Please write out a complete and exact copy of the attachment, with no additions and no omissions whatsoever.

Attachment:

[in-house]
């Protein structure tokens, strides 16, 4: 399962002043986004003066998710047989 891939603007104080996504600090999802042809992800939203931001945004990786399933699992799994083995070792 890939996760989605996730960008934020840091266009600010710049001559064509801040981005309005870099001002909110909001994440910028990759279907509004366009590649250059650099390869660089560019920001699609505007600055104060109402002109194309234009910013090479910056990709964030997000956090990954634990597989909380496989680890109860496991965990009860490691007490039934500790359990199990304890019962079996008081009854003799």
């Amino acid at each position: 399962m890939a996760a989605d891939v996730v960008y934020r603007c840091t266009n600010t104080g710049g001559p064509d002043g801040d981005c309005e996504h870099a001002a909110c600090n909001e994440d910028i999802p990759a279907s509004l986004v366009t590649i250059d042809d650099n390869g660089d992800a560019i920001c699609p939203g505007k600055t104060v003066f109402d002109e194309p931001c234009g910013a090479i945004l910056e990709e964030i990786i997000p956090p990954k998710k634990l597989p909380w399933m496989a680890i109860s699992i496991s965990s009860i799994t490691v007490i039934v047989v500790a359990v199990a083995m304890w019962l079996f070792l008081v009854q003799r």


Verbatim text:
[in-house]
């Protein structure tokens, strides 16, 4: 399962002043986004003066998710047989 891939603007104080996504600090999802042809992800939203931001945004990786399933699992799994083995070792 890939996760989605996730960008934020840091266009600010710049001559064509801040981005309005870099001002909110909001994440910028990759279907509004366009590649250059650099390869660089560019920001699609505007600055104060109402002109194309234009910013090479910056990709964030997000956090990954634990597989909380496989680890109860496991965990009860490691007490039934500790359990199990304890019962079996008081009854003799």
């Amino acid at each position: 399962m890939a996760a989605d891939v996730v960008y934020r603007c840091t266009n600010t104080g710049g001559p064509d002043g801040d981005c309005e996504h870099a001002a909110c600090n909001e994440d910028i999802p990759a279907s509004l986004v366009t590649i250059d042809d650099n390869g660089d992800a560019i920001c699609p939203g505007k600055t104060v003066f109402d002109e194309p931001c234009g910013a090479i945004l910056e990709e964030i990786i997000p956090p990954k998710k634990l597989p909380w399933m496989a680890i109860s699992i496991s965990s009860i799994t490691v007490i039934v047989v500790a359990v199990a083995m304890w019962l079996f070792l008081v009854q003799r």